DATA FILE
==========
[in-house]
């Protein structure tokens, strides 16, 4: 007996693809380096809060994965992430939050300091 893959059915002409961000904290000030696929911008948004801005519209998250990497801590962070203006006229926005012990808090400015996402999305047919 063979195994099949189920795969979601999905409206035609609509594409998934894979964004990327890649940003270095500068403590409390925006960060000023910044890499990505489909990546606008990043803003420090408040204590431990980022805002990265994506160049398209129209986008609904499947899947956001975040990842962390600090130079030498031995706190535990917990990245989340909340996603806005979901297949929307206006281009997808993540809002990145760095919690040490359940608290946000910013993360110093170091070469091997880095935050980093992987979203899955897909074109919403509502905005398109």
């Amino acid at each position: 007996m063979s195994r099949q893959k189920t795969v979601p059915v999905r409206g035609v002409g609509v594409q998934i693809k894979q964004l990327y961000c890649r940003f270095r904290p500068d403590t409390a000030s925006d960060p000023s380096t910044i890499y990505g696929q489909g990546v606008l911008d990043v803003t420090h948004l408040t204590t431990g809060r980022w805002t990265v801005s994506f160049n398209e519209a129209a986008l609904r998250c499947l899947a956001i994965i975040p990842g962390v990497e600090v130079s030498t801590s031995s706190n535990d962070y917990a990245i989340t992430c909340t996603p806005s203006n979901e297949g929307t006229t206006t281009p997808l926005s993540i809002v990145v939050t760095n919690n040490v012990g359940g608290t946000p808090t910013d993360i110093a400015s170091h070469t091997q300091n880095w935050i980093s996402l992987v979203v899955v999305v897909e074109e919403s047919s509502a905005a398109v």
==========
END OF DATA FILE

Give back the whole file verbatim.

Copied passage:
[in-house]
């Protein structure tokens, strides 16, 4: 007996693809380096809060994965992430939050300091 893959059915002409961000904290000030696929911008948004801005519209998250990497801590962070203006006229926005012990808090400015996402999305047919 063979195994099949189920795969979601999905409206035609609509594409998934894979964004990327890649940003270095500068403590409390925006960060000023910044890499990505489909990546606008990043803003420090408040204590431990980022805002990265994506160049398209129209986008609904499947899947956001975040990842962390600090130079030498031995706190535990917990990245989340909340996603806005979901297949929307206006281009997808993540809002990145760095919690040490359940608290946000910013993360110093170091070469091997880095935050980093992987979203899955897909074109919403509502905005398109």
């Amino acid at each position: 007996m063979s195994r099949q893959k189920t795969v979601p059915v999905r409206g035609v002409g609509v594409q998934i693809k894979q964004l990327y961000c890649r940003f270095r904290p500068d403590t409390a000030s925006d960060p000023s380096t910044i890499y990505g696929q489909g990546v606008l911008d990043v803003t420090h948004l408040t204590t431990g809060r980022w805002t990265v801005s994506f160049n398209e519209a129209a986008l609904r998250c499947l899947a956001i994965i975040p990842g962390v990497e600090v130079s030498t801590s031995s706190n535990d962070y917990a990245i989340t992430c909340t996603p806005s203006n979901e297949g929307t006229t206006t281009p997808l926005s993540i809002v990145v939050t760095n919690n040490v012990g359940g608290t946000p808090t910013d993360i110093a400015s170091h070469t091997q300091n880095w935050i980093s996402l992987v979203v899955v999305v897909e074109e919403s047919s509502a905005a398109v």